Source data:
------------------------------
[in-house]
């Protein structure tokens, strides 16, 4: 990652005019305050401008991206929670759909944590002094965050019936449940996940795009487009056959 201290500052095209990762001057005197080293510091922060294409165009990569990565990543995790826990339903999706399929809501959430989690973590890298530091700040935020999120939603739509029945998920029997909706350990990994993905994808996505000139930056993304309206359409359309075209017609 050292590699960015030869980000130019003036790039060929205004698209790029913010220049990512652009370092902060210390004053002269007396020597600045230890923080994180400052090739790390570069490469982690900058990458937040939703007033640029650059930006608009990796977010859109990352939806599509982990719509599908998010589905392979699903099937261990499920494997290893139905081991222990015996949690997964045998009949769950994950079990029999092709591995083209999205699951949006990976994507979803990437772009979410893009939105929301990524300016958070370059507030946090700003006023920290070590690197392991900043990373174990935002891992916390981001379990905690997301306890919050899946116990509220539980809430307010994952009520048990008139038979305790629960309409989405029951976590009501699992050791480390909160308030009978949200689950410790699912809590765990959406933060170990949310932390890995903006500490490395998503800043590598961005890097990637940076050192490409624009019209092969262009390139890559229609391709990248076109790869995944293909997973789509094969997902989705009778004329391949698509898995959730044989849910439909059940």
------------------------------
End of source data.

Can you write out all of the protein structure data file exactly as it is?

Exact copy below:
[in-house]
């Protein structure tokens, strides 16, 4: 990652005019305050401008991206929670759909944590002094965050019936449940996940795009487009056959 201290500052095209990762001057005197080293510091922060294409165009990569990565990543995790826990339903999706399929809501959430989690973590890298530091700040935020999120939603739509029945998920029997909706350990990994993905994808996505000139930056993304309206359409359309075209017609 050292590699960015030869980000130019003036790039060929205004698209790029913010220049990512652009370092902060210390004053002269007396020597600045230890923080994180400052090739790390570069490469982690900058990458937040939703007033640029650059930006608009990796977010859109990352939806599509982990719509599908998010589905392979699903099937261990499920494997290893139905081991222990015996949690997964045998009949769950994950079990029999092709591995083209999205699951949006990976994507979803990437772009979410893009939105929301990524300016958070370059507030946090700003006023920290070590690197392991900043990373174990935002891992916390981001379990905690997301306890919050899946116990509220539980809430307010994952009520048990008139038979305790629960309409989405029951976590009501699992050791480390909160308030009978949200689950410790699912809590765990959406933060170990949310932390890995903006500490490395998503800043590598961005890097990637940076050192490409624009019209092969262009390139890559229609391709990248076109790869995944293909997973789509094969997902989705009778004329391949698509898995959730044989849910439909059940």